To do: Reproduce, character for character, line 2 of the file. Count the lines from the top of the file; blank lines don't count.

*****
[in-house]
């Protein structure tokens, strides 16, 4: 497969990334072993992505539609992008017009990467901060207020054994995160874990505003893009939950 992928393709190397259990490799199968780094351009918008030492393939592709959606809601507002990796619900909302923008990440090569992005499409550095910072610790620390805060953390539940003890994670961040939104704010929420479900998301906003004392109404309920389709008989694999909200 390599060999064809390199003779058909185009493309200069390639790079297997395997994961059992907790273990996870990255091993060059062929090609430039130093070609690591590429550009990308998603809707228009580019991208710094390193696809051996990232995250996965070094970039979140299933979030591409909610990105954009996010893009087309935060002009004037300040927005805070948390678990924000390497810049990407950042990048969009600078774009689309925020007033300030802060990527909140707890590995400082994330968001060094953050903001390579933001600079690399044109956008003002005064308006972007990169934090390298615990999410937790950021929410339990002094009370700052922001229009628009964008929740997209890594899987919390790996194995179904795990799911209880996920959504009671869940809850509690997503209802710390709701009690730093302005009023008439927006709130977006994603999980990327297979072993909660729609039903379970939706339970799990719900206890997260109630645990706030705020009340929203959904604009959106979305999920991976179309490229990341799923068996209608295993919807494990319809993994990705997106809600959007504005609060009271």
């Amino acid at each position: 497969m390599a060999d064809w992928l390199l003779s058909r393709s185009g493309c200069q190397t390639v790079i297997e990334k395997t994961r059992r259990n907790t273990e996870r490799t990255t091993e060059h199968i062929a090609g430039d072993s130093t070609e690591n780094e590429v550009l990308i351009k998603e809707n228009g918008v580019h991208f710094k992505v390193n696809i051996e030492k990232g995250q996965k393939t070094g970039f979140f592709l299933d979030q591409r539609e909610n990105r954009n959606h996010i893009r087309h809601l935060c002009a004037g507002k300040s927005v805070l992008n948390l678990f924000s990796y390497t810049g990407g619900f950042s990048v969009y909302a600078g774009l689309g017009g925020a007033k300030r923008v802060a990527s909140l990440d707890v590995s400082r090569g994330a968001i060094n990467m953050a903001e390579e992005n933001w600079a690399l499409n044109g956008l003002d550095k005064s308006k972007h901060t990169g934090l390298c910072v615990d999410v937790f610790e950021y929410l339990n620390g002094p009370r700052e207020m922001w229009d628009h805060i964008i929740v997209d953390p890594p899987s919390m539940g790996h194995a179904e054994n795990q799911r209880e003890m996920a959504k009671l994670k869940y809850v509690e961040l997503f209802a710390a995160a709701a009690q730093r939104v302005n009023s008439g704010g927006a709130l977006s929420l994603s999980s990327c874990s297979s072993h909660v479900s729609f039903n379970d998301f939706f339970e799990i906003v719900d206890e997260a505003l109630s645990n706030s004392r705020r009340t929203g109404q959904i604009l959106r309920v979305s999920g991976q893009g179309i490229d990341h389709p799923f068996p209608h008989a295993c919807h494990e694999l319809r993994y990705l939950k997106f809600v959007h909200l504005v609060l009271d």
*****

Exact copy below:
């Protein structure tokens, strides 16, 4: 497969990334072993992505539609992008017009990467901060207020054994995160874990505003893009939950 992928393709190397259990490799199968780094351009918008030492393939592709959606809601507002990796619900909302923008990440090569992005499409550095910072610790620390805060953390539940003890994670961040939104704010929420479900998301906003004392109404309920389709008989694999909200 390599060999064809390199003779058909185009493309200069390639790079297997395997994961059992907790273990996870990255091993060059062929090609430039130093070609690591590429550009990308998603809707228009580019991208710094390193696809051996990232995250996965070094970039979140299933979030591409909610990105954009996010893009087309935060002009004037300040927005805070948390678990924000390497810049990407950042990048969009600078774009689309925020007033300030802060990527909140707890590995400082994330968001060094953050903001390579933001600079690399044109956008003002005064308006972007990169934090390298615990999410937790950021929410339990002094009370700052922001229009628009964008929740997209890594899987919390790996194995179904795990799911209880996920959504009671869940809850509690997503209802710390709701009690730093302005009023008439927006709130977006994603999980990327297979072993909660729609039903379970939706339970799990719900206890997260109630645990706030705020009340929203959904604009959106979305999920991976179309490229990341799923068996209608295993919807494990319809993994990705997106809600959007504005609060009271």